MONCTON (GNB) – Students and educators across the province participated in Orange Shirt Day today to recognize former students of residential schools and promote anti-bullying and anti-racism initiatives.

“All New Brunswickers are encouraged to participate in Orange Shirt Day events,” said Education and Early Childhood Development Minister Brian Kenny. “The initiative allows educators to discuss residential schools with students while fostering a culture of inclusion and diversity.”

While the day was marked in schools today, Kenny invites all New Brunswickers to participate in Orange Shirt Day on its official date, Saturday, Sept. 30.

In June, the provincial government signed a memorandum of understanding with seven First Nation communities respecting First Nations education and the calls to action as set out by the Truth and Reconciliation Commission of Canada. The memorandum recognizes that First Nations have a right to practise their language and culture, and to fully participate socially and economically in society without discrimination or prejudice. It also recognizes the calls to action as set out by the commission have been accepted by Canada’s premiers through the Council of the Federation, and also by the federal government.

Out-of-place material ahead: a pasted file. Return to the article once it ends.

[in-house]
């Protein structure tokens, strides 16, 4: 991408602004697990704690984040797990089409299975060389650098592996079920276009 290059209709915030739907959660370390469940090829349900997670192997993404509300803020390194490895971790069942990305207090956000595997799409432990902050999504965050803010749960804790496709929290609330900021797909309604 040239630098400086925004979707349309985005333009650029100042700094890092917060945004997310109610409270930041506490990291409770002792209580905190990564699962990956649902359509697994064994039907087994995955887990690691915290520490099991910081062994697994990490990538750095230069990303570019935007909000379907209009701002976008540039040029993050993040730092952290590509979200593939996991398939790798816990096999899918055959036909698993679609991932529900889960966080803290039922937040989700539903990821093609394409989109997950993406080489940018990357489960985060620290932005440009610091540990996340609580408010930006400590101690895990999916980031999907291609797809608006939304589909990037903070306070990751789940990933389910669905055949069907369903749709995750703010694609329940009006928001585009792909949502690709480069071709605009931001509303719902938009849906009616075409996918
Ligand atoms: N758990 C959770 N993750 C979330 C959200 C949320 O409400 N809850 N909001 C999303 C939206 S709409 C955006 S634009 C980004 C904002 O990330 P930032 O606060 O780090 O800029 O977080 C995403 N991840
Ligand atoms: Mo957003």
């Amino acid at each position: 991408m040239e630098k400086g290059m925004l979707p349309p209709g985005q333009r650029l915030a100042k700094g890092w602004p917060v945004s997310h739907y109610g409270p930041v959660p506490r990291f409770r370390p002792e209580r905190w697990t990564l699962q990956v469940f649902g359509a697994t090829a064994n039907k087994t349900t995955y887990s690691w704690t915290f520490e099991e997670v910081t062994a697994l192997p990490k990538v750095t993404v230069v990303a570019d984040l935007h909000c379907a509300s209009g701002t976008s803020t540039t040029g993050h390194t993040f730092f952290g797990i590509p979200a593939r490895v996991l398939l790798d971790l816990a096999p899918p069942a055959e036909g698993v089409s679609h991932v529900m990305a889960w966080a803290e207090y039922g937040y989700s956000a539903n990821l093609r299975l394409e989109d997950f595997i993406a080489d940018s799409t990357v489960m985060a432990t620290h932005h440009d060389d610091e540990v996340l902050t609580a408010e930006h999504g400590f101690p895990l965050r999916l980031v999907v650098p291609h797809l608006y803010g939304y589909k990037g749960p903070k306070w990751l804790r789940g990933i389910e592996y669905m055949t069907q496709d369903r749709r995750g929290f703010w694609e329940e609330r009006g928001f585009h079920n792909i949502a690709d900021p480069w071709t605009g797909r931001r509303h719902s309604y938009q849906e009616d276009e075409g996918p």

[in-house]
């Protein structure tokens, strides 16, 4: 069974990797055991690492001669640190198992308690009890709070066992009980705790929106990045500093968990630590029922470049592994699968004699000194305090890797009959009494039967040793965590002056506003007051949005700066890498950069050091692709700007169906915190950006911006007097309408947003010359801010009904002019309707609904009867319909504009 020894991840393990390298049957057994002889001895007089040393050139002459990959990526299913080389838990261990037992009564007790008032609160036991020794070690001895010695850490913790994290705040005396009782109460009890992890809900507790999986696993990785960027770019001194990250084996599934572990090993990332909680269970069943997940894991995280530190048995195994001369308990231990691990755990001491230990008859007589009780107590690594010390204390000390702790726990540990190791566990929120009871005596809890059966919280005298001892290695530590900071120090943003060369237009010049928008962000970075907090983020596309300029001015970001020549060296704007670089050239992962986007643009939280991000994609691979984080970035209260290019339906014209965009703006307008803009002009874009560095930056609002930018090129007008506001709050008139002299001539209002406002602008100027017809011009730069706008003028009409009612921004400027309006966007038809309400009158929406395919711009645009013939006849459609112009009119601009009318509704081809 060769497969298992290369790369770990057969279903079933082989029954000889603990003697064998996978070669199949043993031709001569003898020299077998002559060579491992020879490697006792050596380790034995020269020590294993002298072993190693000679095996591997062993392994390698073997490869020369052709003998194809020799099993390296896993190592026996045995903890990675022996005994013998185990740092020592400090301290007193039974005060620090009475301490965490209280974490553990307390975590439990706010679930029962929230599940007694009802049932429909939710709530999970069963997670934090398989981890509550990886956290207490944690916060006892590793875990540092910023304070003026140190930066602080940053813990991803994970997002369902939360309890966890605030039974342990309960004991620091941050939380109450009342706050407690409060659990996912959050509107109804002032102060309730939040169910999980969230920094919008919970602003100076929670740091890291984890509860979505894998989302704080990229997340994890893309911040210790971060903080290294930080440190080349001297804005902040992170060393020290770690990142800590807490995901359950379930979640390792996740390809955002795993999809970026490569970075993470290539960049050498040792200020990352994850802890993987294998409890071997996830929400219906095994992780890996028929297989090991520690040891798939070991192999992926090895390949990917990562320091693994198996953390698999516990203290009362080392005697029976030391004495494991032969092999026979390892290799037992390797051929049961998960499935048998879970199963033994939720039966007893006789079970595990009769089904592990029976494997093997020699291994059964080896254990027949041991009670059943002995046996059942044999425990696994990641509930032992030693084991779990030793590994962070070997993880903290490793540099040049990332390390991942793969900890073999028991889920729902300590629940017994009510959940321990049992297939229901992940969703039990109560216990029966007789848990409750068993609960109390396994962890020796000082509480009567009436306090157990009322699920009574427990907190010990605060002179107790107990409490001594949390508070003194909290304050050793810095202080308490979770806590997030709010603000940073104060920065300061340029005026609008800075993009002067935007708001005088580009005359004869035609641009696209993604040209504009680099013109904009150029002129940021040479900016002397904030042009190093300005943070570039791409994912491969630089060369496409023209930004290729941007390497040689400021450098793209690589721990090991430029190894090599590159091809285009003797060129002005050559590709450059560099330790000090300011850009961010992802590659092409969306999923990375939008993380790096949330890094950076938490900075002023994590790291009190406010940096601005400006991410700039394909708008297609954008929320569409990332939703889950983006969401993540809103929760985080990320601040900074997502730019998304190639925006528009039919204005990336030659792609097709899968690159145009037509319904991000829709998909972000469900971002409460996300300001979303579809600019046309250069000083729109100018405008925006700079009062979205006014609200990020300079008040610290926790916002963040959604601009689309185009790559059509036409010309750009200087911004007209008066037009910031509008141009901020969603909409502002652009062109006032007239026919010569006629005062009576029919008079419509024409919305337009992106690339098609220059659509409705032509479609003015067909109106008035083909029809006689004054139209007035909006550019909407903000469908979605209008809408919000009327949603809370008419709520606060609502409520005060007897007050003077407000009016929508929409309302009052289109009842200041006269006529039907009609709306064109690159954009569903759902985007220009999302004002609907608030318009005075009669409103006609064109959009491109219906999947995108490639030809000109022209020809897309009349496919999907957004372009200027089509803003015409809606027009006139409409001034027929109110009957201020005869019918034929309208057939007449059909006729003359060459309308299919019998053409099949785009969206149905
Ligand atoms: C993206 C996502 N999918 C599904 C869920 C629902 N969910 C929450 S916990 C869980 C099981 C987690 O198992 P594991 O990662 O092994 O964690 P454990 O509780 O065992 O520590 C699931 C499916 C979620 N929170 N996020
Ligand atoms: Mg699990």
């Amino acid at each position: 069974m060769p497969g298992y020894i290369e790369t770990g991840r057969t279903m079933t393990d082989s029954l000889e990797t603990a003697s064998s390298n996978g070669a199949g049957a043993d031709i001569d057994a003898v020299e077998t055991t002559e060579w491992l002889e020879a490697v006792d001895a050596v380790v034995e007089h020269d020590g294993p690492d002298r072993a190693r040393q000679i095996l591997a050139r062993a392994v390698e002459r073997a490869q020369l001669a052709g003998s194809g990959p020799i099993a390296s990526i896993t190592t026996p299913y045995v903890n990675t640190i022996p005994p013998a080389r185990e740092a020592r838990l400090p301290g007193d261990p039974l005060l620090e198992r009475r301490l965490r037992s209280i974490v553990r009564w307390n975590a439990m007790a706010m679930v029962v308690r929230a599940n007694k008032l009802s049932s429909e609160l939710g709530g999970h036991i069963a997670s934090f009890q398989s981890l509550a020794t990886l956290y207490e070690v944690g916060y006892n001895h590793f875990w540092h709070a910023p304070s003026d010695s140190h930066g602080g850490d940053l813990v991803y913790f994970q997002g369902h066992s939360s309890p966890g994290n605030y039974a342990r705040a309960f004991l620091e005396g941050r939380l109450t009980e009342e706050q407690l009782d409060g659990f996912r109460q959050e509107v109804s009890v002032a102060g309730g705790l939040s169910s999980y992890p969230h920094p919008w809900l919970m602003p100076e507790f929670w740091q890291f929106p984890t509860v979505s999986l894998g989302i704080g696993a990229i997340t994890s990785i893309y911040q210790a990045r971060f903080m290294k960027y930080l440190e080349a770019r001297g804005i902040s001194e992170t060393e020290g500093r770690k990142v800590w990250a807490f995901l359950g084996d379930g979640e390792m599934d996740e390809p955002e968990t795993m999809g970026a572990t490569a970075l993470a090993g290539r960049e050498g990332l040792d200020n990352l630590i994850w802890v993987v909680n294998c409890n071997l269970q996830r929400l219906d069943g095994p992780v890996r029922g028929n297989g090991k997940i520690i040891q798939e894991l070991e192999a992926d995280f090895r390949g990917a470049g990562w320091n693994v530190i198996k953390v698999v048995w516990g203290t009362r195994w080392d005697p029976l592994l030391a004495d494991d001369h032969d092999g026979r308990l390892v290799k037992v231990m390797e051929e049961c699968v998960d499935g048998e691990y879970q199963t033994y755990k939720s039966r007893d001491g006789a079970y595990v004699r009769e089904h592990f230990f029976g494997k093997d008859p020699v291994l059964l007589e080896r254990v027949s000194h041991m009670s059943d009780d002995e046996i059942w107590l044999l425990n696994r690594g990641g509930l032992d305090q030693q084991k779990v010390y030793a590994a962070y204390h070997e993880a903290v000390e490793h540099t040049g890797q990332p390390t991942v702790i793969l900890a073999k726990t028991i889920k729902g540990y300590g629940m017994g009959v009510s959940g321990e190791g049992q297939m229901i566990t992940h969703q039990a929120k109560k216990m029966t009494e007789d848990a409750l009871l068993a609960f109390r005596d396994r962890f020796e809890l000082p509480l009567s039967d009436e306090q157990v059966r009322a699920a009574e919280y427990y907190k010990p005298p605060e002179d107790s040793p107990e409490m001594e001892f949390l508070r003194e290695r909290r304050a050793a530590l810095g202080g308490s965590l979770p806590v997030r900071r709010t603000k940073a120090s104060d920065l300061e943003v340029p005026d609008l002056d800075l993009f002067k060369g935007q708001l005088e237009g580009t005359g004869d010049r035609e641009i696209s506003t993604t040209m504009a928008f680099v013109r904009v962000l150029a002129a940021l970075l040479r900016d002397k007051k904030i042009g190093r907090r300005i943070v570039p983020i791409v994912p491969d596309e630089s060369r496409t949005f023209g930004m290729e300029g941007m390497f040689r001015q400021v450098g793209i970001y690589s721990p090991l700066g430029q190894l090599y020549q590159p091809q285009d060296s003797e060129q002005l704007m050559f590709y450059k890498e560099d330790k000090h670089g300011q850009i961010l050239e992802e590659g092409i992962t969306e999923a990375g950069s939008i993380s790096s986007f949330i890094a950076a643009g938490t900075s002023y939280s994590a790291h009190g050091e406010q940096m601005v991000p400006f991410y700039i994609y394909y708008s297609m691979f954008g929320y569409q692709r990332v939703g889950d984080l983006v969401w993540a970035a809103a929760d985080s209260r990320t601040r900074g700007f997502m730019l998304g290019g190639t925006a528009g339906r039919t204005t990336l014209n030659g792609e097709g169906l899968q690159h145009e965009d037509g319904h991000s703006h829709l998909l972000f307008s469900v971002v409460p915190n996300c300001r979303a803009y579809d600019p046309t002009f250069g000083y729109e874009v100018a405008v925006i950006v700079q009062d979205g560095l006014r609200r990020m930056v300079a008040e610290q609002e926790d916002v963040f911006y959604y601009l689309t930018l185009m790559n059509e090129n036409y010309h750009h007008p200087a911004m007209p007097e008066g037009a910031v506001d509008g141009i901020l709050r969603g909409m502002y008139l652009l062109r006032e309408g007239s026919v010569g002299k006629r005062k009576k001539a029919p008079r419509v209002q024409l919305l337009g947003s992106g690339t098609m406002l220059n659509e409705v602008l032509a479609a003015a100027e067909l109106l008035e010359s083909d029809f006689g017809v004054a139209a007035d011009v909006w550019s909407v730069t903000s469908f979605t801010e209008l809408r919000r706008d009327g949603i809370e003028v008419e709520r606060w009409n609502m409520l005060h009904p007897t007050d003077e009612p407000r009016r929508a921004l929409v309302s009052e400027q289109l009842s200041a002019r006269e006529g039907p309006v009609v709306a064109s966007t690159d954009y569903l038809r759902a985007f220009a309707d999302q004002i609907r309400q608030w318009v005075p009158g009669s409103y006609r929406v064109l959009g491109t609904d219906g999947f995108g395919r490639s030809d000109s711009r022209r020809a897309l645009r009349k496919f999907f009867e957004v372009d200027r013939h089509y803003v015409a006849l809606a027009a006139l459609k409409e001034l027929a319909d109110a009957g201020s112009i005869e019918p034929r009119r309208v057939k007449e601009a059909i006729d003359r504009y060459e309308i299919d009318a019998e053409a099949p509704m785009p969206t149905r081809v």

“Orange Shirt Day acknowledges the hardship that Canada’s residential school system has caused for generations of indigenous families and their communities,” said Treasury Board President Roger Melanson, who is also the minister responsible for aboriginal affairs. “In commemoration of Orange Shirt Day, and in the spirit of reconciliation and hope for generations of children to come, we would like to unite with all members of the community in honouring residential school survivors, their families and the children who were lost.”

The government’s 10-year education plans aim to improve educational outcomes and better prepare young people for the future. They set objectives in priority areas to create lifelong learners, support educational leaders and bring stability to the system. One of the objectives in the plans is to meet the needs of First Nations learners and ensure that provincial curriculum reflects First Nations history and culture. The plan also works to ensure all learners value diversity and have a strong sense of belonging while learning in a safe, welcoming and affirming environment.

Background on Orange Shirt Day

Phyllis (Jack) Webstad attended the St. Joseph Mission Residential School for one year in 1973-74 when she was six years old. On her first day at the school, she was stripped and the new orange sweater her grandmother had bought for her was taken from her. She said the experience robbed her of the excitement of starting school and left her feeling worthless. Webstad now works to encourage meaningful discussions about residential schools and their legacy. Her story and the stories of other students of residential schools are shared every year on Orange Shirt Day.